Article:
I pay tribute to the work of fisheries officers, both at sea and on shore, who are charged with monitoring compliance. Theirs is a difficult task, often undertaken in testing circumstances, and it is one that deserves the full support and co-operation of the fishing industry.

I welcome today's report from the Royal Society of Edinburgh on the future of the Scottish fishing industry and commend it to the Committee. I should also like to highlight one forthcoming event that will

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have far-reaching implications for the fishing industry. I refer to the report from the Prime Minister's strategy unit on its fisheries project, whose planned publication date is 25 March. I am expecting a thorough report that will indicate how Government and interested parties can together secure a profitable future for the fishing industry. I am setting up a dedicated unit in my Department to develop in collaboration with all concerned an action plan based on that report's conclusions.

The Chairman: We now have until 3 o'clock at the latest for questions to the Minister. I remind Members that questions should be brief and asked one at a time. There is likely to be ample opportunity for all Members to ask several questions.

Mr. Owen Paterson (North Shropshire) (Con): Thank you, Mr. Caton. It is a pleasure to serve under your chairmanship and to be back on European Standing Committee A, on which I have previously spent many happy hours with the hon. Member for Finchley and Golders Green (Dr. Vis).

The Minister talked in his statement about scientific advice and equipment. Will he explain what he understands to be the escape characteristics of cod and haddock?

Mr. Bradshaw: I will write to the hon. Gentleman in detail on that question. I believe that I have recently answered several written questions from him about the same matter. His question refers to the different characteristics that cod and haddock have when they have either been caught or are avoiding capture by net. It is useful to have that information so that we can, if possible, devise technical measures to help fishermen to avoid catching cod when they are allowed to catch haddock, and we are doing that as far as we can. As successive Governments have discovered, however, technical measures are unfortunately not enough to manage stocks that are under threat.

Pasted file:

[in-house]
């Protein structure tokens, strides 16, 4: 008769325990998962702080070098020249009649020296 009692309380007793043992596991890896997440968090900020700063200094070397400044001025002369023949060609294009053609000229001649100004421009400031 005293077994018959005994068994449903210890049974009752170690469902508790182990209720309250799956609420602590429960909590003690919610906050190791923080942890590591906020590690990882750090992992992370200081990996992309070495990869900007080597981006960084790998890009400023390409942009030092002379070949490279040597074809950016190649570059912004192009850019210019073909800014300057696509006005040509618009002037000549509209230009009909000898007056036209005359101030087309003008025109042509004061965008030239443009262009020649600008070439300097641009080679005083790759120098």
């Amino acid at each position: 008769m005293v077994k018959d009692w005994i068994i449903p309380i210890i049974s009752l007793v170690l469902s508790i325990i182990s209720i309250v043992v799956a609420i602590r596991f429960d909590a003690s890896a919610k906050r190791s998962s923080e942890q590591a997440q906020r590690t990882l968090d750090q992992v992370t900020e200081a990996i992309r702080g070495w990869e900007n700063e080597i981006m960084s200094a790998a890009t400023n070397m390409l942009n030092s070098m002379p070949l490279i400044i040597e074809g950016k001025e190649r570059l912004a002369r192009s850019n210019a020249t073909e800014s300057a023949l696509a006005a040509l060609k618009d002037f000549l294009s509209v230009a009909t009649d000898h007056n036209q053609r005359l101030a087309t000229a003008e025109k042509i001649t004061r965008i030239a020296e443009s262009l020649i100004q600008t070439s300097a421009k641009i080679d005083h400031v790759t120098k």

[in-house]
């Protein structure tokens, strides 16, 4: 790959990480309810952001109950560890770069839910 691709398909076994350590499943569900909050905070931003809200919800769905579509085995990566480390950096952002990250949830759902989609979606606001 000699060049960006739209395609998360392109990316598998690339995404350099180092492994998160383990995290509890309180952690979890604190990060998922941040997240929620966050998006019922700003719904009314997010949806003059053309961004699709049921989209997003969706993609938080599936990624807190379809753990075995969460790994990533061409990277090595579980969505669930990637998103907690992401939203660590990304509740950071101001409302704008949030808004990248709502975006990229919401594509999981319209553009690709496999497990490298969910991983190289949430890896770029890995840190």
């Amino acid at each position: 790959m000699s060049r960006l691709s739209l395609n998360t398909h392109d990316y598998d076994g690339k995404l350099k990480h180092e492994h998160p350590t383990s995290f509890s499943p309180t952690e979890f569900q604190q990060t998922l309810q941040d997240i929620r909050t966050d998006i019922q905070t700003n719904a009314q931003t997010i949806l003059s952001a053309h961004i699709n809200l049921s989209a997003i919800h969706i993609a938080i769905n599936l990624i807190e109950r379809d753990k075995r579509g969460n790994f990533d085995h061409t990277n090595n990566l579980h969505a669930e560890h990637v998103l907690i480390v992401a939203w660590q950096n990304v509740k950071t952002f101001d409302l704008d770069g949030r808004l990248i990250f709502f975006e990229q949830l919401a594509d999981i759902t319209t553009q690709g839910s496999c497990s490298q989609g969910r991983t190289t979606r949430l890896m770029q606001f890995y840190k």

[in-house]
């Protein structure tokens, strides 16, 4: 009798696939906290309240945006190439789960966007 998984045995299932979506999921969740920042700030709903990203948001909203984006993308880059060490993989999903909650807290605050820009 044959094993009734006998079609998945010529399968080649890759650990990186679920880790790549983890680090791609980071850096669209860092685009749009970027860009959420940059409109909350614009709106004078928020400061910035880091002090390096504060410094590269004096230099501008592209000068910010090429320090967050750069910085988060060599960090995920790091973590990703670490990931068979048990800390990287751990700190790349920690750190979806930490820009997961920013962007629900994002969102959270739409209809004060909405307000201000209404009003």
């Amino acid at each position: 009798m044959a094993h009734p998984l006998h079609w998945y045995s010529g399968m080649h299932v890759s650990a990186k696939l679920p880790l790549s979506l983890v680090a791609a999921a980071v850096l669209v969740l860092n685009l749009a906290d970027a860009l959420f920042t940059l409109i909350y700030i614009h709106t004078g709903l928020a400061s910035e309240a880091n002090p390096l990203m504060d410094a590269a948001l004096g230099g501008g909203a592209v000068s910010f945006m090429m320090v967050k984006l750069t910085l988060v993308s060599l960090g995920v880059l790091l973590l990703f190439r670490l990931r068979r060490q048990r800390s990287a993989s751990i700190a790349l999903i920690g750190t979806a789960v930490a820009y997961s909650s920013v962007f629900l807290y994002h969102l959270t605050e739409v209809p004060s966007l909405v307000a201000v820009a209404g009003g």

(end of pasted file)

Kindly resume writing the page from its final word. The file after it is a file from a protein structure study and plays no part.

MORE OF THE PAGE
Lawrie Quinn (Scarborough and Whitby) (Lab): On behalf of regular members of the Committee, I welcome you to the Chair, Mr. Caton. I believe that this is the first time that you have undertaken the role, and I hope that you have an enjoyable afternoon.

I welcome the reference to the report that is being published by the Prime Minister's strategy unit on 25 March and the initiatives that the Minister is preparing so that Members may access further information. Bearing in mind Members who come from fishing communities, there should be an early opportunity to have a much fuller debate on the report. Is he in a position to say whether we could have such a debate on the Floor of the House about issues that are very important to communities such as those in Scarborough and Whitby?

Mr. Bradshaw: My hon. Friend is right to emphasise the significance of the strategy unit report. I am sure that there will be opportunities to debate its contents in the House, but it is important to remember that the report is to Government rather than from them, so it will be up to the Government initially to draft and

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consider their response. I suggest to him that, if they have not already done so, he and other Members with fishery interests ask the strategy unit for a briefing on or around the date of publication.

Andrew George (St. Ives) (LD): It is a pleasure to serve under your chairmanship, Mr. Caton.

Decisions must be based on sound science, however unpalatable they may be. However, does the Minister not accept that a lot of the science is hotly disputed, and not only in the North sea? As he will recollect, last year both he and the scientists accepted that the science on monkfish was wrong and revised the quota accordingly. Does he accept that cod fishermen in the southern North sea and the western approaches, as well as those fishing for sole in area VIIe, hotly dispute the evidence presented by scientists? In fact, they are now working with the International Council for the Exploration of the Sea to correct some of the assumptions that are being made. Does he agree that it is important that, if better science is presented, it should form the basis of a revised quota this year?

Mr. Bradshaw: Yes, I agree. Like the hon. Gentleman, I warmly welcome the collaborative projects that are being undertaken across the United Kingdom. That is a welcome development, which as I am sure hon. Members know, is funded with a considerable amount of public money. The Government undertook that initiative because of the recurring problem of a gap in acceptance between what scientists and the fishing industry said. If we believe that international science is wrong, we say so. We did so last year with regard to monkfish in his area, and we are doing so again with regard to the estimation of sole stock levels in the western channel.